Mixed feelings: Political pundits question whether bond will last, dare the two to dissolve parties
ANC party leader Musalia Mudavadi and Ford Kenya’s Moses Wetang’ula’s recent show of unity in public has set tongues wagging.
During the BBI convention in Kakamega two weeks ago, the two drove into the stadium in the same car. Beforehand, they had planned to skip the rally but made a last minute change of mind.
Ostensibly, their joint entry into Bukhungu stadium took many by surprise. However, questions abound on whether the bond between them could could just be a marriage of convenience or a sign of bigger things to come.
Past attempts to bring the two Western political heavyweights together have failed, with none of them willing to fold the political outfits to form one formidable party.
Wetang’ula, who was the first to speak at the Bukhungu rally, said they would henceforth work together. The Ford-Kenya leader said they would not allow anybody to sow seeds of discord among the people of Western.
“No man can allow a visitor to seduce his wife. We can never allow that to happen and I am saying this on behalf of my brother Mudavadi,” said Wetang’ula amid cheers from the crowd.
Mudavadi said he had turned up at Bukhungu to put to rest rumours and attacks directed at him. Outsiders will not be allowed to invade Western and purport to set the political agenda, he warned.
At the Bukhungu meeting, Central Organisation of Trade Unions (Cotu) Secretary General Francis Atwoli urged the two to collapse their parties in case they are serious about working together.
“They must break their parties and have one formidable political outfit if they are serious,” Atwoli said. “We want you to take a walking stick and lead the community because you are in that seat,” he told Mudavadi.
But Mudavadi accused Atwoli of using the Kakamega BBI forum to attack him. “How do you turn such a meeting to be about Mudavadi? Let us concentrate on issues,” he said.
“At least for us, we have started a process of ANC and Ford Kenya working together. Why was he not calling for the merger of Jubilee and ODM. His comments were meant to drive a certain narrative but we will not be bowed,” said Mudavadi.
Former Khwisero MP Julius Arunga believes Mudavadi and Wetang’ula have opted to work together for the good of the region and need not dissolve their parties to be seen to be working together. “Partnering does not mean they merge parties. We can work together in a coalition of some sorts,” he said, adding: “All we want is for our leaders to carry on with the tempo set at Bukhungu, let them address the needs of the people of Western.”
Mr Khamisi Butichi, who unsuccessfully vied for the Kibra parliamentary seat on a Ford Kenya ticket, said they will help the two leaders galvanise support in the region ahead of 2022.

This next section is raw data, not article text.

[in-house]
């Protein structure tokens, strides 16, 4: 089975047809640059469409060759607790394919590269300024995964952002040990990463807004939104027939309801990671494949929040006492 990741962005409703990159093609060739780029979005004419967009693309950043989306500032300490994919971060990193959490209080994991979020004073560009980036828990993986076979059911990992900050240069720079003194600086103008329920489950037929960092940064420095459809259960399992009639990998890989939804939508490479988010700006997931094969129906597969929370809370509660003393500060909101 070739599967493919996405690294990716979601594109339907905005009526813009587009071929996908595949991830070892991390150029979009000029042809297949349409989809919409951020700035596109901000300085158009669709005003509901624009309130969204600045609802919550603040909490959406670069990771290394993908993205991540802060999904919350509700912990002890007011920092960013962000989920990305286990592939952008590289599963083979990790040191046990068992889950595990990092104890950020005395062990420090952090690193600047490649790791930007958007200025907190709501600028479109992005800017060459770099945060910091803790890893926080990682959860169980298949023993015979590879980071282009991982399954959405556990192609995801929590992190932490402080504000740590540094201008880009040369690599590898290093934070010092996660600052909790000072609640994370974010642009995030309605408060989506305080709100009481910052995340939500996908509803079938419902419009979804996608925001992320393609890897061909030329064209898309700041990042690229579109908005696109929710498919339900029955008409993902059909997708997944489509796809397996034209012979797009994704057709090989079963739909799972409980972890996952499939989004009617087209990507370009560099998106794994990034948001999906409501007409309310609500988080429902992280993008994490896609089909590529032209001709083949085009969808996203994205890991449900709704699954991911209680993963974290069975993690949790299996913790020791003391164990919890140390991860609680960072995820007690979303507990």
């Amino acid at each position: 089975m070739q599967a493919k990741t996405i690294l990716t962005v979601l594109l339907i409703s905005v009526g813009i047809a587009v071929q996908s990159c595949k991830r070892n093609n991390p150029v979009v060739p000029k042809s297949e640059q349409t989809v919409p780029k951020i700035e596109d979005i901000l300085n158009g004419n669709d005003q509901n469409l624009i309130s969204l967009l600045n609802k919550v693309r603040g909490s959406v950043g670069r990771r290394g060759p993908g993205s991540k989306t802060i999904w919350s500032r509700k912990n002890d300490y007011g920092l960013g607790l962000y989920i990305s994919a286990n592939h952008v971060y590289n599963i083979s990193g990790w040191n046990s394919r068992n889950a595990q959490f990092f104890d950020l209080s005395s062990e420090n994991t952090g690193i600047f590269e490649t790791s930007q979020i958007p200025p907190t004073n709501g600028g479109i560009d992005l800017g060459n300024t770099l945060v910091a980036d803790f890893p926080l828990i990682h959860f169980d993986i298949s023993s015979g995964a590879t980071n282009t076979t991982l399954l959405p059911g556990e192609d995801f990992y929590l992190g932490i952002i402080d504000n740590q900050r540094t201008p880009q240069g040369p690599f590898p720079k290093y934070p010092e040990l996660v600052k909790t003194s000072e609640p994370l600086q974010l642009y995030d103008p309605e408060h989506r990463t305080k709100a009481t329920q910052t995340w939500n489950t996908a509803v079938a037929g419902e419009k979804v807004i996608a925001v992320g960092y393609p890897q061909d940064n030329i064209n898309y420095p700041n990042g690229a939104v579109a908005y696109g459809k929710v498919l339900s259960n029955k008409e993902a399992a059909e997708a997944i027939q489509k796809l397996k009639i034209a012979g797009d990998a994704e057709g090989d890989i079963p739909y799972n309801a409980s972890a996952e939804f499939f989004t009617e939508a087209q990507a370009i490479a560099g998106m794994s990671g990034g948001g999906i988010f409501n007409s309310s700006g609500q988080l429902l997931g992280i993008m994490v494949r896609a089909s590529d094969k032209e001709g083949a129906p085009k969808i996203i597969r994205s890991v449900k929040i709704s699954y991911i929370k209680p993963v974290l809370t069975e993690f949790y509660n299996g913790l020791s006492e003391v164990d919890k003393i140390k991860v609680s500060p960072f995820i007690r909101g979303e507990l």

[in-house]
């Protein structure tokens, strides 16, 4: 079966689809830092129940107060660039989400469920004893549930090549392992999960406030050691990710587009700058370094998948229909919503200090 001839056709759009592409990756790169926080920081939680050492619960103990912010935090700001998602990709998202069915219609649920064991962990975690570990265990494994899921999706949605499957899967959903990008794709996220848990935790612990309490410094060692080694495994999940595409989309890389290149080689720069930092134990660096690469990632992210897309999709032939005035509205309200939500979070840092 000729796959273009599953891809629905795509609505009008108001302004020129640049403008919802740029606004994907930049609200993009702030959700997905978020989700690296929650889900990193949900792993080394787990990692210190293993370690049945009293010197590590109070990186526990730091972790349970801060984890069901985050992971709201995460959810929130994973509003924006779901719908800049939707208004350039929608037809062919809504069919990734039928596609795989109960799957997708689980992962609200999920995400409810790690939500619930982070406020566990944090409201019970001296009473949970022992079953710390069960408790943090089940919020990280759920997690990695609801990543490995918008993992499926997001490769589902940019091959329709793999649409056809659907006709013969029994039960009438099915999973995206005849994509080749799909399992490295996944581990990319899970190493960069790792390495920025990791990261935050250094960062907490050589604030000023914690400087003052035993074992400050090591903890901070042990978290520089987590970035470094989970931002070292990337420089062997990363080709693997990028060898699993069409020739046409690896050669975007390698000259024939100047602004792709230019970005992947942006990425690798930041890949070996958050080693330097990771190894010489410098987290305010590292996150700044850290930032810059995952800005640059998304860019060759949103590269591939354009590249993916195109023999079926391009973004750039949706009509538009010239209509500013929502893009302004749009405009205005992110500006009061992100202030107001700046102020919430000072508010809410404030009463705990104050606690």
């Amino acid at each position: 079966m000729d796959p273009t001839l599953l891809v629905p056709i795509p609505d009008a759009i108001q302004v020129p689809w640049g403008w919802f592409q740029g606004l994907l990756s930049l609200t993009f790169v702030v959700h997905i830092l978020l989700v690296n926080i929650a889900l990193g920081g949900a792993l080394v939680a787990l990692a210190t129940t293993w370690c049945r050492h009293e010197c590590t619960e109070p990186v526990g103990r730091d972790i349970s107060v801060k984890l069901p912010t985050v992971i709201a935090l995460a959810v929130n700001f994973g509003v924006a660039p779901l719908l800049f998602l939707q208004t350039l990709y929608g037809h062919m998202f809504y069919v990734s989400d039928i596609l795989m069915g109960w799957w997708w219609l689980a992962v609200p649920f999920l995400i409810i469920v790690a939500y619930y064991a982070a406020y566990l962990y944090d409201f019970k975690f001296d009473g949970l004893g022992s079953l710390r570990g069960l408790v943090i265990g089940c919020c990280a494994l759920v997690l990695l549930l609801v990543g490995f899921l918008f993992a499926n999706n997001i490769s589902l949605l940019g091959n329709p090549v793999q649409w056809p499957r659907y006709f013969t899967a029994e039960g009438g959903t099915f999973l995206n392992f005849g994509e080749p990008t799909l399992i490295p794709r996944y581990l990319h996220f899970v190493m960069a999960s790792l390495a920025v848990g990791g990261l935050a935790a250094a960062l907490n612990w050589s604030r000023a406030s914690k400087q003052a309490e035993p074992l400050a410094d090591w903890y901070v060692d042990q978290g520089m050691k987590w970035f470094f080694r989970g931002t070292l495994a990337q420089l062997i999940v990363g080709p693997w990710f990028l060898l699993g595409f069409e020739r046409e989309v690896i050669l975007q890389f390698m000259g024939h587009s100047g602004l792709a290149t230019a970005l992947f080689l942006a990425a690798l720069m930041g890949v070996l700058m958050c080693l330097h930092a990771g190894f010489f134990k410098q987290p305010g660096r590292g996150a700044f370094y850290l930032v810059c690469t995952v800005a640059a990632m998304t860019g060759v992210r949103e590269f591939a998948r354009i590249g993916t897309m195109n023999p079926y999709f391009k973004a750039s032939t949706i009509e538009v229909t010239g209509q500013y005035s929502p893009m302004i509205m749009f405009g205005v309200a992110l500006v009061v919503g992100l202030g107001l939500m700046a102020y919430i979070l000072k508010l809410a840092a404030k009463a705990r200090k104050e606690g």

Mr Butichi warned that anyone seeking the Luhya community’s support should first consult the two leaders.
“We don’t need anyone’s advice on disbanding our parties. Those interested in working with us should com through our leaders because we are determined to be in government by right and not by privilege or connections,” he said.
Lugari MP Ayub Savula, the ANC deputy party leader, welcomed the resolve by Mudavadi and Wetang’ula to pull together. “It is only through unity of purpose that we will guarantee our people a place in the next government,” he said.
The elusive Luhya unity was a key talking point at Bukhungu, with Kanu Secretary General Nick Salat challenging local leaders to unite and enhance their chances of forming the next government.
He questioned why it has been hard for the locals to take advantage of their numerical strength to clinch power.
Meanwhile Kakamega Senator Boni Khalwale has dismissed the unity demonstrated by Mudavadi and Wetang’ula. He claimed the two leaders are political cowards who ditched a parallel rally that was to take place in Mumias on the day of the Kakamega BBI rally.
“We were in constant communication with Mudavadi aids over our meeting in Mumias only for him and Wetang’ula to show up at Bukhungu. By skipping Mumias meeting, they abandoned the people and proved their cowardice,” argued Khalwale.
Martin Oloo, a political analyst, said the two will not necessarily get a firm grip on the region’s politics by working together.
“To be able to take hold of Western, Mudavadi and Wetang’ula would need to do more than just saying they are united, you don’t have to shout before Raila Odinga that you are in control of your region to be noticed and felt,” Mr Oloo said.
He warned the two against using the Bukhungu BBI meeting as a yard stick to determine their popularity in Western.